The aim of the Coloured Shirt Program is to make beginner/inexperienced officials easily recognisable to all players, coaches and spectators with the objective that people will identify these officials are learning and will be tolerant of mistakes.
Most sports have difficulty recruiting, training and retaining officials. Between 1997 and 2001, the number of officials in Australian sport dropped 26%. A recent survey conducted by the Australian Sports Commission identified that harassment, abuse and lack of respect for officials were major causes of the declining number of people officiating.
In an effort to improve the retention of officials in South Australia, the Office for Recreation and Sport piloted a Coloured Shirt Program, which was based on a program that had been initiated by the SA National Football League. Basketball South Australia was involved in the pilot, which demonstrated improved results in retaining officials.
On the basis of the positive feedback regarding the pilot, Basketball Australia, with the support of each state/territory association, has now launched the Coloured Shirt Program, which is available to all affiliated associations.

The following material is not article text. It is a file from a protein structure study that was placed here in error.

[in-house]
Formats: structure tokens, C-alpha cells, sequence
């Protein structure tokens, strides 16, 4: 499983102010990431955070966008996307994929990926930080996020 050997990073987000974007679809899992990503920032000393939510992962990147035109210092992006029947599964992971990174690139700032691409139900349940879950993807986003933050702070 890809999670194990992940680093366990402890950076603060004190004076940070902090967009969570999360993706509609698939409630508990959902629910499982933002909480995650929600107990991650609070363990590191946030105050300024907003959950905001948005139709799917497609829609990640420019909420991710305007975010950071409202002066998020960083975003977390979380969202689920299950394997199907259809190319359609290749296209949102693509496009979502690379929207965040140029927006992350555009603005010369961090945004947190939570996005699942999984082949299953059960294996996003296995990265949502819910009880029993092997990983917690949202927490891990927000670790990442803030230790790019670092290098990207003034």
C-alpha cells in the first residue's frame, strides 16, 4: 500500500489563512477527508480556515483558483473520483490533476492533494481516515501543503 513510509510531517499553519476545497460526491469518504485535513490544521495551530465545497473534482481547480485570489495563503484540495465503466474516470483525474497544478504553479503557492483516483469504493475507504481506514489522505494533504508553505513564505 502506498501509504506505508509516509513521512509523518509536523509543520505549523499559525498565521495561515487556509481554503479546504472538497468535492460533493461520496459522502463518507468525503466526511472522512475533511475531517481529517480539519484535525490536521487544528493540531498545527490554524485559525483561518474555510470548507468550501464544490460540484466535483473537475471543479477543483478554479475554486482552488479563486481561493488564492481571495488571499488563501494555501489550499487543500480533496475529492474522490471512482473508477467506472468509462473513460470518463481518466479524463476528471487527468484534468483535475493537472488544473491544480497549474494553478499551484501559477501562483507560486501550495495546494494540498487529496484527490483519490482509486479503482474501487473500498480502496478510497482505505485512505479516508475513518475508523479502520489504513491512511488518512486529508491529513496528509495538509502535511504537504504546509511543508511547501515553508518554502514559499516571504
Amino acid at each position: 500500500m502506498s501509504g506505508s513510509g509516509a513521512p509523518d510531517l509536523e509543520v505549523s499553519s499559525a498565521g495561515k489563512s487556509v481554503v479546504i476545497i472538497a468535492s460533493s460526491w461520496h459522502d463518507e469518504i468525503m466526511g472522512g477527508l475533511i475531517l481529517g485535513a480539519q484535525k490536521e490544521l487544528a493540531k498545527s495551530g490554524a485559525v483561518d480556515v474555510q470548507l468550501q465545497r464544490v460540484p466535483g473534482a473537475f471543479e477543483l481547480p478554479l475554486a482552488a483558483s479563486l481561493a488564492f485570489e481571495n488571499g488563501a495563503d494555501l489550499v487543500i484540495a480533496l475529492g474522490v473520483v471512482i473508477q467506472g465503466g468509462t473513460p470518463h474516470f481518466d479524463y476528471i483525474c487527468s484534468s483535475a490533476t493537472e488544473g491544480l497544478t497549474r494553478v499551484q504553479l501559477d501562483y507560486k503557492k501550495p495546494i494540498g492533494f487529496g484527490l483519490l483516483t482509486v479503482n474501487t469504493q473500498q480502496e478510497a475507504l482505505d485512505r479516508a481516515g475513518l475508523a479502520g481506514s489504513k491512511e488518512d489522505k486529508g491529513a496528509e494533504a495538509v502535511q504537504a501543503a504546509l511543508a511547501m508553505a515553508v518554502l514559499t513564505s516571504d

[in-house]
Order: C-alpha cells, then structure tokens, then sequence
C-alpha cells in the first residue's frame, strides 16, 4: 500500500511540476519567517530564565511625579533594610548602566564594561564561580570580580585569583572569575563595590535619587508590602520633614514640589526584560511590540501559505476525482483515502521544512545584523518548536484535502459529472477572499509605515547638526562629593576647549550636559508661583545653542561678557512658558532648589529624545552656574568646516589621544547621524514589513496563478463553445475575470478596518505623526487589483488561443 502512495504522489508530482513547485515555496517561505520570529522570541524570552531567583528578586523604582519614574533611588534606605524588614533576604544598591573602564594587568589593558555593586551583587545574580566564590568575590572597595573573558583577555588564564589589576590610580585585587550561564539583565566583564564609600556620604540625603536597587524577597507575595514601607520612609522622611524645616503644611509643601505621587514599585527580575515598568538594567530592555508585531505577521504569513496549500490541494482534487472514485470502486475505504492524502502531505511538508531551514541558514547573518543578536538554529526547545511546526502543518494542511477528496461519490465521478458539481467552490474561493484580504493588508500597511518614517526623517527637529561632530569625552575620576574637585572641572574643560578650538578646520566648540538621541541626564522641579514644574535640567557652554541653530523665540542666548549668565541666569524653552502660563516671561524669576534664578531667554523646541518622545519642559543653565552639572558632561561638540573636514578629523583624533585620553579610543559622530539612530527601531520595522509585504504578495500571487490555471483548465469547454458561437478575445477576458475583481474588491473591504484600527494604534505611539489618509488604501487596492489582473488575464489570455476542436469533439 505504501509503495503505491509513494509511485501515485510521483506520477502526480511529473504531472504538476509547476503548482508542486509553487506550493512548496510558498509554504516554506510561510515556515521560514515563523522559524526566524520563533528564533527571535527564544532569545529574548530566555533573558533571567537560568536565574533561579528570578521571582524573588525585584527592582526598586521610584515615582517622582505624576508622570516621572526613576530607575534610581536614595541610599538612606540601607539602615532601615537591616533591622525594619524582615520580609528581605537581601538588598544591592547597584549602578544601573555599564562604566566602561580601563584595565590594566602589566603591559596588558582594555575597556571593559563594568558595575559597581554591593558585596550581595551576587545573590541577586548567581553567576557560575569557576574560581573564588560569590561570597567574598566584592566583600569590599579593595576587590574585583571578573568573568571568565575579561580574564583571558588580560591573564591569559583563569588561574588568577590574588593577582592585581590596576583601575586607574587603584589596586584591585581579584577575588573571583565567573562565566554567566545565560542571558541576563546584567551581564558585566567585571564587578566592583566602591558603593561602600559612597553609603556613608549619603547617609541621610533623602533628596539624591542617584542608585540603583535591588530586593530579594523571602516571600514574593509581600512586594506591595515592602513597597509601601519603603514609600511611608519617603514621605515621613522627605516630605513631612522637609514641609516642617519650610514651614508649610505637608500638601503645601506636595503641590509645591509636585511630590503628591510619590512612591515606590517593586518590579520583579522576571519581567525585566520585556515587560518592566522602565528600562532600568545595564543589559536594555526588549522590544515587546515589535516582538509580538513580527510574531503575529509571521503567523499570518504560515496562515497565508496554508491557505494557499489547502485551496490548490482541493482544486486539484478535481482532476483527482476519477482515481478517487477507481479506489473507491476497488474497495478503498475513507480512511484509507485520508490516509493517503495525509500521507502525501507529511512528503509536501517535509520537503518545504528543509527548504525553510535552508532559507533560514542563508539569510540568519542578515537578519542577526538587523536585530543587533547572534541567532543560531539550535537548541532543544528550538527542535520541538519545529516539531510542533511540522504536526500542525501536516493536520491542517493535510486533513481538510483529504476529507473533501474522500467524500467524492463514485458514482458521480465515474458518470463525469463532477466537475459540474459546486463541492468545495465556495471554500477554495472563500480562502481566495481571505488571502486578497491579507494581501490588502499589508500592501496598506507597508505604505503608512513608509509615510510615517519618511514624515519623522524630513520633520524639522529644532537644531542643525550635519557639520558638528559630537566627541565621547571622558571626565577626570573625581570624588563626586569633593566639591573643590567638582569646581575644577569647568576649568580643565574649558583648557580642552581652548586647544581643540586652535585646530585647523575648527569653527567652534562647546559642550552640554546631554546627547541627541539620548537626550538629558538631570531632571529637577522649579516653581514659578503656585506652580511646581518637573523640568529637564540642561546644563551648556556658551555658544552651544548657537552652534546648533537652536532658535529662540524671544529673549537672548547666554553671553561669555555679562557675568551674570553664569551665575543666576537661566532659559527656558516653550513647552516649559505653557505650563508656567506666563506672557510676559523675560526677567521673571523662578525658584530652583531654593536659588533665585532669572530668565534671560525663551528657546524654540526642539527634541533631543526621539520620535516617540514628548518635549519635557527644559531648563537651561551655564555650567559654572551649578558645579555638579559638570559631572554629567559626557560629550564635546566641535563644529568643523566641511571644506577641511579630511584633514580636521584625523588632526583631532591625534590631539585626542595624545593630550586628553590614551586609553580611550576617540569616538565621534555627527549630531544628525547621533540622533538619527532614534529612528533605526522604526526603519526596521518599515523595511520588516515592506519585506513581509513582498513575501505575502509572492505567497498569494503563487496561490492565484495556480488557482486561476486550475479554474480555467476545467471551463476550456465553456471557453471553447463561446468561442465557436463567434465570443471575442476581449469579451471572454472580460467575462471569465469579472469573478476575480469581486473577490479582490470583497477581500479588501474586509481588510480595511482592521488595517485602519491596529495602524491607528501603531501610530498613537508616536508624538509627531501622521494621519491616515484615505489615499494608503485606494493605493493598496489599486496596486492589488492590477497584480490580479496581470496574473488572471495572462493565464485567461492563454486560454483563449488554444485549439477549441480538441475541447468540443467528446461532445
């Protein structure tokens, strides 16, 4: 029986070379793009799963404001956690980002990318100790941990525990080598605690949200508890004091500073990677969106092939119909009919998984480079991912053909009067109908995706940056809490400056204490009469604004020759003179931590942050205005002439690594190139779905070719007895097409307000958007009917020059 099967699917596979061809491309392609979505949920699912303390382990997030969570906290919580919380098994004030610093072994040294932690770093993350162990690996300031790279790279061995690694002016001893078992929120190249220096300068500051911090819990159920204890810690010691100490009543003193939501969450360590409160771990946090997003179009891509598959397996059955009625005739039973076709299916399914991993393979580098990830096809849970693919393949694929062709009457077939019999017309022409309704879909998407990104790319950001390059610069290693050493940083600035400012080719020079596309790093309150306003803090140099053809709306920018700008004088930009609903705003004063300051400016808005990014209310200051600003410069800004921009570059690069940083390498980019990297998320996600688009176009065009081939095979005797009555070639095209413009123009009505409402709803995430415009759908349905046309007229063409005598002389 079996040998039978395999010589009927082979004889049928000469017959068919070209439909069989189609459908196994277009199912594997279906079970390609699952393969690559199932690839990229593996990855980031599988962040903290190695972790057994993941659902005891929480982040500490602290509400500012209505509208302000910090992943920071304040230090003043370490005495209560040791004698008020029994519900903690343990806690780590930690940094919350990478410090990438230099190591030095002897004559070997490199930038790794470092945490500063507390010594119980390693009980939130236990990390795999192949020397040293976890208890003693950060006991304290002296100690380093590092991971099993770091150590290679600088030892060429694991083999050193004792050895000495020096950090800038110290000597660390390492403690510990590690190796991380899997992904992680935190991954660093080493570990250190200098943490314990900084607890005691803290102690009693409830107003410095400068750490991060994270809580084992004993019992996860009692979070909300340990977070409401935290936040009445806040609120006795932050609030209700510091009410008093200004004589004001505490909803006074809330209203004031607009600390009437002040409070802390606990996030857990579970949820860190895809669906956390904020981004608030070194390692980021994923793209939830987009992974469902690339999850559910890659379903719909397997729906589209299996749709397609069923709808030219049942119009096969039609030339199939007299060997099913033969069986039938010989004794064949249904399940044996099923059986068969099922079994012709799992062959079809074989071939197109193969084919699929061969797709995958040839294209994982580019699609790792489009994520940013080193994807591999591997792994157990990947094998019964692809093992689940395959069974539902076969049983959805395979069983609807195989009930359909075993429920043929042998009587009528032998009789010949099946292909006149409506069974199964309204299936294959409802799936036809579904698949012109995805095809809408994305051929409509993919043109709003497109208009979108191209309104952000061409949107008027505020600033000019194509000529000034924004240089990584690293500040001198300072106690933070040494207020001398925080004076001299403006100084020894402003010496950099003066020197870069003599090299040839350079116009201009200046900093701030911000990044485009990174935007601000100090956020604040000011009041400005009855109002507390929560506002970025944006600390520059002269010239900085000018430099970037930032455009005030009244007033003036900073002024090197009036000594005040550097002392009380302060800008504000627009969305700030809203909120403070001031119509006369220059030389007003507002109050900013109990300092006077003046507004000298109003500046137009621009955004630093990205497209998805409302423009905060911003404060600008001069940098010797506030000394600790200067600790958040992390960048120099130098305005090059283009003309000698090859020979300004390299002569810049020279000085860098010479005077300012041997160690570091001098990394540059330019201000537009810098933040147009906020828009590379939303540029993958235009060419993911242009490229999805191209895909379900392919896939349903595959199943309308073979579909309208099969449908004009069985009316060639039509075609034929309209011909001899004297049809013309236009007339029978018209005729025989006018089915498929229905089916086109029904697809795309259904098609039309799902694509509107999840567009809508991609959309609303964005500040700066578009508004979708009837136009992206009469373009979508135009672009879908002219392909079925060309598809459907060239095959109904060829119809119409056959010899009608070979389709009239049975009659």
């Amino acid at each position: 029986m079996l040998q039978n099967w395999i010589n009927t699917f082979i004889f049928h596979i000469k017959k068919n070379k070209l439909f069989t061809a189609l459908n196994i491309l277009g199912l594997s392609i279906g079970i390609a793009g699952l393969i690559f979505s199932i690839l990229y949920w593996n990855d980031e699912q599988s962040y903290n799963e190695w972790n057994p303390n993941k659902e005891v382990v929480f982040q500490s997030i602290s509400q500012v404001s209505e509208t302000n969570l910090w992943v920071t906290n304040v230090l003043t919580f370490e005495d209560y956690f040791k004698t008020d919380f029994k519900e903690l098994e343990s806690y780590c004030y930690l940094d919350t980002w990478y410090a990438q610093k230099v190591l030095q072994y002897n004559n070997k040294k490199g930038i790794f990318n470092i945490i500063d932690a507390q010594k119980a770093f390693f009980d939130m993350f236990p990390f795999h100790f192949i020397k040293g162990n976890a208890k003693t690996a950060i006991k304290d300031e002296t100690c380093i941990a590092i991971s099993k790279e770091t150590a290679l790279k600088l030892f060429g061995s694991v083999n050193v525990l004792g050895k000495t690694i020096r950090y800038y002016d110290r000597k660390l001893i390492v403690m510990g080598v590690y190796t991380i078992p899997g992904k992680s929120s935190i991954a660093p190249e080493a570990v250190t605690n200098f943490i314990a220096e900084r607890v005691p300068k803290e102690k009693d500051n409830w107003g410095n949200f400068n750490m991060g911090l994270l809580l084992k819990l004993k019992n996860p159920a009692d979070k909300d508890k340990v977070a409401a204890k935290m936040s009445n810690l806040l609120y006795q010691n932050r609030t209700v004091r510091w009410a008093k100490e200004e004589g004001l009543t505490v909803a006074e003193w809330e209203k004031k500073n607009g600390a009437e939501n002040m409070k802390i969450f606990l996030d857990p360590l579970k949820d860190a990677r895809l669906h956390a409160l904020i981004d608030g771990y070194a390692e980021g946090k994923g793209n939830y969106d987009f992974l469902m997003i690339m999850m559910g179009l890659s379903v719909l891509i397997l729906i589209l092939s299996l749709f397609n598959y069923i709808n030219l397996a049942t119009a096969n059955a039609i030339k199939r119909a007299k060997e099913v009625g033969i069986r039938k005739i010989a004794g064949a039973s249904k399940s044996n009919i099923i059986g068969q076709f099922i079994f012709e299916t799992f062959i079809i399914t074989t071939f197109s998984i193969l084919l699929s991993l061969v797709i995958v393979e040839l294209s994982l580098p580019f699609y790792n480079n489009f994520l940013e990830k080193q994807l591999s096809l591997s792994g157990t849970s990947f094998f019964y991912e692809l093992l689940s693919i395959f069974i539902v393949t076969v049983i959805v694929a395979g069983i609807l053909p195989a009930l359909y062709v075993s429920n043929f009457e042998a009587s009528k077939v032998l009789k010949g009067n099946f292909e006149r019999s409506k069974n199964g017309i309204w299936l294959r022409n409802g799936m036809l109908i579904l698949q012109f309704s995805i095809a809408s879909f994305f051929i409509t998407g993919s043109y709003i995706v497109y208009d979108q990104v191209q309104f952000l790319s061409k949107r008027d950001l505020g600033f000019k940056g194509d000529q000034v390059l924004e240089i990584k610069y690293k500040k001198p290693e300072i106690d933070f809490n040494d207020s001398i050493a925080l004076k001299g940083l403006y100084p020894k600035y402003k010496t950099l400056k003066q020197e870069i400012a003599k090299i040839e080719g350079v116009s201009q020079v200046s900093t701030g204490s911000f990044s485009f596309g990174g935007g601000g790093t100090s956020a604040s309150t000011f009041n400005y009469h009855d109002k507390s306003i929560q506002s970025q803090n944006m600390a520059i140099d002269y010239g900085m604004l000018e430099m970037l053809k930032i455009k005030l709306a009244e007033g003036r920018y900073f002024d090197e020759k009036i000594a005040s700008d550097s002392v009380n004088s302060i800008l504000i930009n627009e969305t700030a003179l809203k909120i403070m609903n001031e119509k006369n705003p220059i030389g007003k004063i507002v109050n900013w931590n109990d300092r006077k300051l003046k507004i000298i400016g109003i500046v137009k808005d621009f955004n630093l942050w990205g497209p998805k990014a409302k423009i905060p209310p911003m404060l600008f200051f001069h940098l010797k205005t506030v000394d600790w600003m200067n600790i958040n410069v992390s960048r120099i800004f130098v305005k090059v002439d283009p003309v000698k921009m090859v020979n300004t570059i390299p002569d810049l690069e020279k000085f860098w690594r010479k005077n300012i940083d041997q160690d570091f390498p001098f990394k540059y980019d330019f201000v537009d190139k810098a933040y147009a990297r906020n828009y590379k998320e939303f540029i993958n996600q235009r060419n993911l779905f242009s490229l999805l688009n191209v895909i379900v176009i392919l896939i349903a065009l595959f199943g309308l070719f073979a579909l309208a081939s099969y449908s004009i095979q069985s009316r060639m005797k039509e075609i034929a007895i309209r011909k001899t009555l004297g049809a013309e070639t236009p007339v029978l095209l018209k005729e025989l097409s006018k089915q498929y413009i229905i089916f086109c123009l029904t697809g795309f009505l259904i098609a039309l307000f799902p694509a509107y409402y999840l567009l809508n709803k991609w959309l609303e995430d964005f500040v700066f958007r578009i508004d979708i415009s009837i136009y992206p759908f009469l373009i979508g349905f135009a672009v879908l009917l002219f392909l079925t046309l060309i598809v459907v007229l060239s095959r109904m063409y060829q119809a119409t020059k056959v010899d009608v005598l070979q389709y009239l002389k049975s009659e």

The program intends to supports local associations to retain learner officials through the provision of a variety of tools and support mechanisms, including the use of a brightly coloured shirt worn by new officials to identify them as a learner or beginner. There are posters and cards available to associations that remind players, coaches and spectators “not to see red” if an official does make a mistake.
Associations participating in the program will also have access to a range of tools that will help them to implement, administer and evaluate the program. Associations are encouraged to identify mentors for beginning officials who can lend a “friendly ear” and provide feedback to the official as they learn their craft.
Associations wanting more information, or to be involved in the program, should contact their state/territory association.
Basketball Australia thanks the SA Office for Recreation and Sport for their permission to utilise materials in the program.